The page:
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  • Rainy Nights
  • Translated by Andrew Schelling (bio)

durdinaniśīthapavane niḥsaṃcārāsu nagaravīthiṣupatyau videśayāte paraṃ sukhaṃ jaghanacapalāyāḥ

  • durdina. rainy day, bad weather

  • niśītha. night

  • pavane. (loc. abs. when [there are] night winds and rainy weather) wind

  • niḥsaṃcārāsu. deserted, empty of walkers (with streets)

  • nagara. city

  • vīthiṣu. (loc. abs.) (f.) streets, market

  • patyau. (loc. abs. when my husband) husband

  • videśa. abroad, another land

  • yāte. (loc. abs.) has gone

  • paraṃ. supreme, great

  • sukhaṃ. pleasure, delight, happily

  • jaghana-capalā. (bv. cmpd.) woman who moves (shakes) her hips; sexually exuberant

  • jaghana. hips, buttocks, loins, vulva

  • capalā. (f.) moving about, quavering, inconstant [End Page 98]

Rainy nightsthe city streets desertedhusband travelingin a far-off land.This is when Jaghanacapalā rejoicesshe likes to sleeparound.

The key to this poem is a compound word, jaghanacapalā, which means a shaking of the hips or loins (or buttocks or vulva). The way it appears here, with a feminine ending, makes it a bahuvṛhi compound: woman who rocks her loins. Colloquially, this means something like “who sleeps around” or, more playfully, who shakes her tail feathers. But there is more. The poem shows up in an anthology attributed to a woman identified as Jaghanacapalā. This means that any reading since at least the twelfth century—the date of the anthology in which the poem appears—has taken it for a proper name as well as a woman’s description. Hence it carries two meanings, and you need to translate both to get the force, the śakti, of the verse.

There’s a further twist. Jaghanacapalā is also the name of a poetic meter or rhythm in Sanskrit, the two-line pattern this poem occurs in. Sanskrit metrical patterns carry vivid names, which must originate in dance. Others are śārdūla-vikrīḍita (tiger’s play), Girl with a Ball, and so forth. The first handbook of India’s art, the Natyaśāstra of Bharata Muni, traces the origins of art to a sacred theater—founded as a “Fifth Veda” by Brahma the Creator—that included dance, music, poetry, costume, and stagecraft. (A good translation of this origin myth appears in Daumal p. 43.) In the surviving dramas of Sanskrit, of which there are a great many, at moments of poignant or intense emotion, an actor breaks into dance, accompanied by music and the ceremonial recitation of a poem. Jaghanacapalā as a metrical pattern would have begun with the dance of a dramatic character and a poem that perhaps regulated her footwork.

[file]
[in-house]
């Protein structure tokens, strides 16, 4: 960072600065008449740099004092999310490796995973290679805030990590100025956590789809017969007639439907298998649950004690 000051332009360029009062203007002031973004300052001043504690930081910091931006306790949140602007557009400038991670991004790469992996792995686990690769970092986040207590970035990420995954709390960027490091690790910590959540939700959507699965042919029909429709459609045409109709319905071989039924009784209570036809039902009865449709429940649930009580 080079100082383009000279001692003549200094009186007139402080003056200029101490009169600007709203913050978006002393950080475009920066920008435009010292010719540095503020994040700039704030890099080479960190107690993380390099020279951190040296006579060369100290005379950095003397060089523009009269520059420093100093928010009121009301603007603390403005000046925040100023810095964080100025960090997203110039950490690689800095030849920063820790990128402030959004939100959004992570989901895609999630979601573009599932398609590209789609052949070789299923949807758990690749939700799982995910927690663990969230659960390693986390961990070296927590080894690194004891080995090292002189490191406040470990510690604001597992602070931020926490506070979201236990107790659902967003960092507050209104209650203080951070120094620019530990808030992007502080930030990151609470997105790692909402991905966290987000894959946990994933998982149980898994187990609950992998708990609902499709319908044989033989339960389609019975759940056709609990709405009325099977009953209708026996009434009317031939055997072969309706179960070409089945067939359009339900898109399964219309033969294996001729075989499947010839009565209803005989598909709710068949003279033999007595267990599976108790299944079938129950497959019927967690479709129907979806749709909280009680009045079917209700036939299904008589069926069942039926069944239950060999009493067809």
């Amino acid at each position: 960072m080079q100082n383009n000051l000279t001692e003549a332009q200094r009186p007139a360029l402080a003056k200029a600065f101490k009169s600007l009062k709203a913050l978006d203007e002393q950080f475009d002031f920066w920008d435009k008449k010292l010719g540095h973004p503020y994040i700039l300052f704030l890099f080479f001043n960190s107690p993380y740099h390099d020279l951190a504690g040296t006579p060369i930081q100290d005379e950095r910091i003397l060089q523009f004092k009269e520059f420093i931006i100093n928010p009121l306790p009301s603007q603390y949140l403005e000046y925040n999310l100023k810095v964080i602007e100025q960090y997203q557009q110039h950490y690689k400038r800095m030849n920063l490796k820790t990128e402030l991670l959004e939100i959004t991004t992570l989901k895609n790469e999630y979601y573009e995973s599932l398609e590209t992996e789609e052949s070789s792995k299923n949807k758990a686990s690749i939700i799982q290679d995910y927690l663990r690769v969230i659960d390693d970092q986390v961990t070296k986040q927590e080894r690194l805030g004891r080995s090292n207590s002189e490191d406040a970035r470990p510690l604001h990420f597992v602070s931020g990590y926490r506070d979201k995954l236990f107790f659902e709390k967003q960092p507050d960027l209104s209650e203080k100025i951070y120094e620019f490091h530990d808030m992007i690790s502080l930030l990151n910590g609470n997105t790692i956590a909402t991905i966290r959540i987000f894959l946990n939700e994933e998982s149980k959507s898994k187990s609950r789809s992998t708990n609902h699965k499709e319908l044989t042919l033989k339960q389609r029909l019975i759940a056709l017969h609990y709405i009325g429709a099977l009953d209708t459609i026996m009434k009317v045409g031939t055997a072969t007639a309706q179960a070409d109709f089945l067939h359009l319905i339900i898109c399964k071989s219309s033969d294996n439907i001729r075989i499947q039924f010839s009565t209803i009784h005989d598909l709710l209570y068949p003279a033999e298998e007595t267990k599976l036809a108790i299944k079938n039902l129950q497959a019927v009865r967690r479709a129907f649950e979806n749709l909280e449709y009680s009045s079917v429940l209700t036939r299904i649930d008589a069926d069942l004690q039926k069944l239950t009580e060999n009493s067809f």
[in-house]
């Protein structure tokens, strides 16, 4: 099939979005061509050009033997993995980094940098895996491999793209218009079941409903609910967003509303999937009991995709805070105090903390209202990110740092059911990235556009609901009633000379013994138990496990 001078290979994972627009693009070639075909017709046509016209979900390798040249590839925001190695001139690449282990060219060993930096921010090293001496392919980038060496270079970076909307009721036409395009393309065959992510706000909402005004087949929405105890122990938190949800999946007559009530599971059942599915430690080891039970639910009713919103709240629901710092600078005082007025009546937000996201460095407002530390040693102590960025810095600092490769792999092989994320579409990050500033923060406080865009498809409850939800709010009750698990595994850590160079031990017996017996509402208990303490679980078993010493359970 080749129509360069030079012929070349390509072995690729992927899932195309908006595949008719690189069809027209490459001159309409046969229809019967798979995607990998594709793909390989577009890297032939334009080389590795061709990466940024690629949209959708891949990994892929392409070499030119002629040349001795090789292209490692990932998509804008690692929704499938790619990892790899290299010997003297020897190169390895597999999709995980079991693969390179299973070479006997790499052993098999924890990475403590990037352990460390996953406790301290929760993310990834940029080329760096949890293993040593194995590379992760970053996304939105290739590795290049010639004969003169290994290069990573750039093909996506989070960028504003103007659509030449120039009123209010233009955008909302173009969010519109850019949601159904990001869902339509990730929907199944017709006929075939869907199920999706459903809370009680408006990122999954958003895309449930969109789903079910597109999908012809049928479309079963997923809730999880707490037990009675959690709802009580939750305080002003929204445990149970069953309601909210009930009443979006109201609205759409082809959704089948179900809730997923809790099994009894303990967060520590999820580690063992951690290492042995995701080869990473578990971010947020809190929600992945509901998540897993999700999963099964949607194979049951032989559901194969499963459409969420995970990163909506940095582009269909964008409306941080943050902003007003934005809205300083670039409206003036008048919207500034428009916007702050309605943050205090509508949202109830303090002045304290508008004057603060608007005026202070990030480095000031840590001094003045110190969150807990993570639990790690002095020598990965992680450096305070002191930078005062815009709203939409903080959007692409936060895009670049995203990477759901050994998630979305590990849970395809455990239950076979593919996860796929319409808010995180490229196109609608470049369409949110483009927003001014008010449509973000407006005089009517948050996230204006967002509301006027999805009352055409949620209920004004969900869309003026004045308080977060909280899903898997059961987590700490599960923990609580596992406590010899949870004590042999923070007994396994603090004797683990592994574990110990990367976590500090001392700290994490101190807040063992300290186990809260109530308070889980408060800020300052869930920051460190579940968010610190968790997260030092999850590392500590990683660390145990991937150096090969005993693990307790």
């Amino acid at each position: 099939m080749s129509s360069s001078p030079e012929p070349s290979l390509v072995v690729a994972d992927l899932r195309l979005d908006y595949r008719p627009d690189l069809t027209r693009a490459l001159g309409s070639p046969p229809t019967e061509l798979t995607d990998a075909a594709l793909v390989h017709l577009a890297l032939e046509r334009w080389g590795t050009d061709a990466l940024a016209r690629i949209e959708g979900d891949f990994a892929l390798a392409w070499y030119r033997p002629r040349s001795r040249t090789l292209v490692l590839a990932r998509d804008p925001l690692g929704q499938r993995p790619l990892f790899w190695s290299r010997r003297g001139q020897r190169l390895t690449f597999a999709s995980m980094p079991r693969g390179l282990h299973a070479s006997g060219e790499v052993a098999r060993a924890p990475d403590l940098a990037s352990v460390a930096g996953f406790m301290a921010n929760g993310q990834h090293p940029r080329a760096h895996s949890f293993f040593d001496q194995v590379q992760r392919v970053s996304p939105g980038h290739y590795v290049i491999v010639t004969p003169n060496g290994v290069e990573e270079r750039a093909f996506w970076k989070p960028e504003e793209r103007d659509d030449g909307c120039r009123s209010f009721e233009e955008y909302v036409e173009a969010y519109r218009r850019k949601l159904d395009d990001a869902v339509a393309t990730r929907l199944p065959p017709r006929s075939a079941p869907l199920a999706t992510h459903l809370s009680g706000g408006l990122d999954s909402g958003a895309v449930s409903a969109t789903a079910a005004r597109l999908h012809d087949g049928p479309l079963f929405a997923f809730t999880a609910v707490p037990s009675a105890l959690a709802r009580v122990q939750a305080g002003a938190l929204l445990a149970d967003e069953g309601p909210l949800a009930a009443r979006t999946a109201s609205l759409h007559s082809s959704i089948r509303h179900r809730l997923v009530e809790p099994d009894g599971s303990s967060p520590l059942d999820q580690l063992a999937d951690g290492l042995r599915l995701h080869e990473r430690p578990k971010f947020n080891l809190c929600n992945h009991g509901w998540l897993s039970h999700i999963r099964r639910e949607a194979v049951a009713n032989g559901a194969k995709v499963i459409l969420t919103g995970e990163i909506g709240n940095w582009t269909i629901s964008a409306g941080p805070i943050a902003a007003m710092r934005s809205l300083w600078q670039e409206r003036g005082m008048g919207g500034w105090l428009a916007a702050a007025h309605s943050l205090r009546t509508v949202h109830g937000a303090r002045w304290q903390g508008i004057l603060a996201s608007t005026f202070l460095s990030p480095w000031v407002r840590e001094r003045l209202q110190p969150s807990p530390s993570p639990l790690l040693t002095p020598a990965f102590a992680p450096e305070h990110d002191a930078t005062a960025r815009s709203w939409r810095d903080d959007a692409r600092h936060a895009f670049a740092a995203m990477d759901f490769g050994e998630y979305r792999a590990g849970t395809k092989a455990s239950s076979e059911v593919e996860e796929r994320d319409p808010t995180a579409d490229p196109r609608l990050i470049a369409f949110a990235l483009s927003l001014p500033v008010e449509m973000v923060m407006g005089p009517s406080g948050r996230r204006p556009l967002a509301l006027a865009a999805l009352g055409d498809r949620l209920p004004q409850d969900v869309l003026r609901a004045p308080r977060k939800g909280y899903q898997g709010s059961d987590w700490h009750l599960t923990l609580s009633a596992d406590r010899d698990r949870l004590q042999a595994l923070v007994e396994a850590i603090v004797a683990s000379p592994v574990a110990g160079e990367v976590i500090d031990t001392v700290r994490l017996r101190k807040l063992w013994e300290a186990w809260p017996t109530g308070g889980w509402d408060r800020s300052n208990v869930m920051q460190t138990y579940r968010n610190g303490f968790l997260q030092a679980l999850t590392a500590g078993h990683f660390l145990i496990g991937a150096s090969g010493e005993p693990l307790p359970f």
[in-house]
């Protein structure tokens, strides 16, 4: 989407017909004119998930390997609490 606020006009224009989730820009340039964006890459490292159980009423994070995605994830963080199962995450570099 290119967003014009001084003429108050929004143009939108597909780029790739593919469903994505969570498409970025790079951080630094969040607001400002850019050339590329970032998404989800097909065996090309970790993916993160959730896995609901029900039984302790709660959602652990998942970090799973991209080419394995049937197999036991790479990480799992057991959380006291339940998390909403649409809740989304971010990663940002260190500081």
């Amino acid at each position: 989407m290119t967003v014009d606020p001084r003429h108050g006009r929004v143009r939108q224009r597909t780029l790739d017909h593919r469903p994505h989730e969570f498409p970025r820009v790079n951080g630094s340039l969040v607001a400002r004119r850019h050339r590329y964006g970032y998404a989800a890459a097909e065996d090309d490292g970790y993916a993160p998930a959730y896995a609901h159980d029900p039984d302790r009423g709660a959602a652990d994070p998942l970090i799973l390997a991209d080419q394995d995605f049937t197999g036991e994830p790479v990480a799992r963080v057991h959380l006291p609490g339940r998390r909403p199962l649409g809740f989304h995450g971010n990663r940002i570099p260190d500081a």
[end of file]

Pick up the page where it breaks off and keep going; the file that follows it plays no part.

The classical poets saw this as a particular skill, not easy to accomplish: working into a poem the name of its meter. This seems quite postmodern—like the painter Jasper Johns affixing to his canvas one of his rulers; or using a Savarin coffee can filled with paintbrushes for his Painted Bronze sculpture. [End Page 99]

Andrew Schelling

Andrew Schelling, born in 1953 at St. Elizabeth’s Hospital, Washington, D.C., has written, edited, or translated twenty books. Early opposition to American involvement in Vietnam, plus an encounter with India’s texts, set him on a lifelong engagement with Asian literature. He studied Sanskrit at the University of California at Berkeley, and began to translate from its classical poetry tradition around 1978. His first book, Dropping the Bow: Poems of Ancient India, received the Academy of American Poets translation award in 1992, the first time the Academy had honored work done from an Asian language. Schelling’s own poetry and essays emerge from the Southern Rocky Mountain bioregion in which he lives. Recent books of poetry wrangle with the Arapaho language as a way of reading landscape and the natural cycles; they include From the Arapaho Songbook and A Possible Bag. He has edited The Oxford Anthology of Bhakti Literature and Love and the Turning Seasons: India’s Poetry of Spiritual and Erotic Longing (forthcoming from Counterpoint Press). Living on the Front Range of Colorado, he is active on land-use issues and teaches at Naropa University. He also teaches regularly at Deer Park Institute, in India’s Himalayan foothills.


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